If you take your profession seriously, you will need to factor in some form of personal and professional development, preferably before the head cutting starts, but is essential if you want to stay on top of the many changes that occur throughout our industries. As we have mentioned, the changes to the way that we work today compared to how we used to work a few years ago has changed tremendously, especially when it comes to technology. We rarely use floppy discs to back up anything. If we use anything, we tend to use CD and DVD, simply because the files are too big to go onto the floppies these days.
We put things on our thumbdrives and external hard drives, or in some cases, keep everything online. Why worry about server/ computer crashes when you can offload the problem to the many online storage vendors out there. With the case of photographs you can store them on services such as Flickr, Facebook, Yahoo photos, Shutterfly and a whole host of other providers. To people like George, they may feel like they have gone to sleep on one world, and woken up on another. Change can be frightening to these kinds of people, and it’s getting worse.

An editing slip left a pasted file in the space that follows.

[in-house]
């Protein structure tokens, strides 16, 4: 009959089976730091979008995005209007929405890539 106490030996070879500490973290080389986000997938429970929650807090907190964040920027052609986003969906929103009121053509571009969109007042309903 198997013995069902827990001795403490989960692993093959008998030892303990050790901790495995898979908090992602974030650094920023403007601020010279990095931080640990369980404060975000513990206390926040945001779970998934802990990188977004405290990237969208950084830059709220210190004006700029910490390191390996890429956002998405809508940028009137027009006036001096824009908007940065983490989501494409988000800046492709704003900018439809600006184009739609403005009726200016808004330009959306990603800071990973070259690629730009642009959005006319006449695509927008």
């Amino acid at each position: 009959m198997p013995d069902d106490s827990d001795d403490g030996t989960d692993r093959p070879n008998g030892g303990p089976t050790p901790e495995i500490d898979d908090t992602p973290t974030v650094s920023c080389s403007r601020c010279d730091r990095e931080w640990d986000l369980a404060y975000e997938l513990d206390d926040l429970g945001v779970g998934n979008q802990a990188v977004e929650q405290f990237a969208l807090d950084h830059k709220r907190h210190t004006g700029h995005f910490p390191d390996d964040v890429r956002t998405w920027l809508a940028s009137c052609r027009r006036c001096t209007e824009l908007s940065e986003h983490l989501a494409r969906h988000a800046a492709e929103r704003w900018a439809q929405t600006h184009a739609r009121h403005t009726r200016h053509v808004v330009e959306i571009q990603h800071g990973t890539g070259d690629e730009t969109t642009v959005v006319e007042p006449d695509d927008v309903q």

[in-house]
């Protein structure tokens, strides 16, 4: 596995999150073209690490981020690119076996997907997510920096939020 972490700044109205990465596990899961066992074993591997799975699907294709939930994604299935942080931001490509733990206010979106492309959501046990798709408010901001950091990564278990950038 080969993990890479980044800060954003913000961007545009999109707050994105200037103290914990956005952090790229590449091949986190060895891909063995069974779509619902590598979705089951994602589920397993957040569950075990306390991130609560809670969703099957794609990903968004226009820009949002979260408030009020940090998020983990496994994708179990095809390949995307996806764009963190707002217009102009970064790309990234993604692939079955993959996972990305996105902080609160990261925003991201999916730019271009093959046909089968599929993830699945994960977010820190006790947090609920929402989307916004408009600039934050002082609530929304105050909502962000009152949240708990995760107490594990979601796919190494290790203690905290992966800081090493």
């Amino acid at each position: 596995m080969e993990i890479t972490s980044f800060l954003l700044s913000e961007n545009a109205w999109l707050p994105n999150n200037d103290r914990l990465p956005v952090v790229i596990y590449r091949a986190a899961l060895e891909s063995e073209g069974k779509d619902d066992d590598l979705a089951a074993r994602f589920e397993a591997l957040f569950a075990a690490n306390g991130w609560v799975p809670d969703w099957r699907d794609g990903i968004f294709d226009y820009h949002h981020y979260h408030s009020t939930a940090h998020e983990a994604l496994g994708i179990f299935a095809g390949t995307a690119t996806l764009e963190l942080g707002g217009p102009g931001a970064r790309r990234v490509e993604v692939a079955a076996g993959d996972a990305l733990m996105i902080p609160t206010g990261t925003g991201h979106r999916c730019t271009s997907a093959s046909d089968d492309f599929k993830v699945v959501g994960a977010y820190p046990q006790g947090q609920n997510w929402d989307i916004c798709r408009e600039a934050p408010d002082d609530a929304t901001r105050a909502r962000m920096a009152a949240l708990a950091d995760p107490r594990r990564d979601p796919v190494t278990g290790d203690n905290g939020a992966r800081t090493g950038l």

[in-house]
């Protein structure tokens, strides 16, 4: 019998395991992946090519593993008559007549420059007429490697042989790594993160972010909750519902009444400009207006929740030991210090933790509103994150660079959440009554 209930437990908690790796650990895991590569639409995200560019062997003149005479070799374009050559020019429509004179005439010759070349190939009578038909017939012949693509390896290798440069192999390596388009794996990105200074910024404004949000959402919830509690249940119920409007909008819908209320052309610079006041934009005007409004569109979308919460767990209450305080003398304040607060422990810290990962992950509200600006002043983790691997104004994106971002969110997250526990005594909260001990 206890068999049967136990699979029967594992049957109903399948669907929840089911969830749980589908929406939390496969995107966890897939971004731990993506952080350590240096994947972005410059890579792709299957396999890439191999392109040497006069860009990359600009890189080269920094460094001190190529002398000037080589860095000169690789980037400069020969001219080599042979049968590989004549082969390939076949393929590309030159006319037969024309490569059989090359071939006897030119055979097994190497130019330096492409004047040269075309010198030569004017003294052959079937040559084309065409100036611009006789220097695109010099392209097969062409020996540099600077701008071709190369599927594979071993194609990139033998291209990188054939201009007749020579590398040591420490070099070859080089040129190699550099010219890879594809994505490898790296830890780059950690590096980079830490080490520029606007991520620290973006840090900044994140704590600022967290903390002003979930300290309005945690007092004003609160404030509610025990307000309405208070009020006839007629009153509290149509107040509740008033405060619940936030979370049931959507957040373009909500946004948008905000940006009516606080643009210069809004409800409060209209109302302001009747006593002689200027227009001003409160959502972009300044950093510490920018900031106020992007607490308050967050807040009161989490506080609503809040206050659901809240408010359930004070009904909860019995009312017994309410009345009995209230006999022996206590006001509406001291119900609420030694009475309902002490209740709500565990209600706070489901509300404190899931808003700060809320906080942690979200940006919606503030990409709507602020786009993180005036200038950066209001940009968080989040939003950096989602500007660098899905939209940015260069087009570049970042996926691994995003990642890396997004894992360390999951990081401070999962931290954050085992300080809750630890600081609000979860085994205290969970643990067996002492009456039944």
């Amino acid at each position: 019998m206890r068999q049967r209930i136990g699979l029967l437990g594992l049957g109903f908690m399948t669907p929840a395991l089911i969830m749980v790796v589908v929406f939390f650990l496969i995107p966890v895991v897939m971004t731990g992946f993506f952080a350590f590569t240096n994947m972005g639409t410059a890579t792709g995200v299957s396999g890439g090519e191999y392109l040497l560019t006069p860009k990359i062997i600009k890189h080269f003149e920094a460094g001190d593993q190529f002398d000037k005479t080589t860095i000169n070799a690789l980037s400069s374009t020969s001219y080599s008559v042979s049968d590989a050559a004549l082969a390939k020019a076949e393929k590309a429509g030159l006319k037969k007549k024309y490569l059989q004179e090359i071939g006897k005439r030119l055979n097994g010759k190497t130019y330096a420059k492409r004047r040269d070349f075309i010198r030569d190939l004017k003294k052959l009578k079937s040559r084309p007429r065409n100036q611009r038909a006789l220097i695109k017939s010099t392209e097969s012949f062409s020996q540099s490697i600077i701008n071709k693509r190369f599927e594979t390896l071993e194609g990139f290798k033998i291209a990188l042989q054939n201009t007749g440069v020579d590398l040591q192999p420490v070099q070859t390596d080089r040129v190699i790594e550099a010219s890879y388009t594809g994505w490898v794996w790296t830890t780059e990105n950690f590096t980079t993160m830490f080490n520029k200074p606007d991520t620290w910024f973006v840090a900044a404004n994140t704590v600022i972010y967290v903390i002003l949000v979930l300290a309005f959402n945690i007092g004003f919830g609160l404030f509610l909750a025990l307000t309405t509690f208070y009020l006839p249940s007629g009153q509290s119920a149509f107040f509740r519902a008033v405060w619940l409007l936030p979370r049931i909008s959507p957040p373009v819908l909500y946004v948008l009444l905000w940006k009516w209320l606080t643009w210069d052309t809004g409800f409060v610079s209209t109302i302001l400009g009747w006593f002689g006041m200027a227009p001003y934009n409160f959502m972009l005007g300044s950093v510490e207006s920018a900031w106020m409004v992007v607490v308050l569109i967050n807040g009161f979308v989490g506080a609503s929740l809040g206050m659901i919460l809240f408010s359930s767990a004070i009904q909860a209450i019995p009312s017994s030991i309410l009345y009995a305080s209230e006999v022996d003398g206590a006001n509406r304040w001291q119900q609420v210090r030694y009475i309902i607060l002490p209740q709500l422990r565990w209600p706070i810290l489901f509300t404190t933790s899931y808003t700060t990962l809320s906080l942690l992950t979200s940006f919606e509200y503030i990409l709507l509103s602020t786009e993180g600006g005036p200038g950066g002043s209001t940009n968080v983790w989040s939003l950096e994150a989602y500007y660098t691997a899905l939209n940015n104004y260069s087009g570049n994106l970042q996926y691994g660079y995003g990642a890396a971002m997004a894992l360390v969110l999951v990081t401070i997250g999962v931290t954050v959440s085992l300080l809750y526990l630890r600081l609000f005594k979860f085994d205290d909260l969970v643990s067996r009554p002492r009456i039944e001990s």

So professional development is essential if you want to survive the BPR phase. But employers need to remember that it is not just up to the employee to determine what courses and training they do, BPR should be part of the organisations long term strategic focus, only then will you be able to determine if training has been overlooked in the past, and what then can be done about it.
As for George, well with the right kind of support, even George can make a difference to the way the organisation is run. Show people the benefits, and give them the support they need and you’d be amazed at the difference.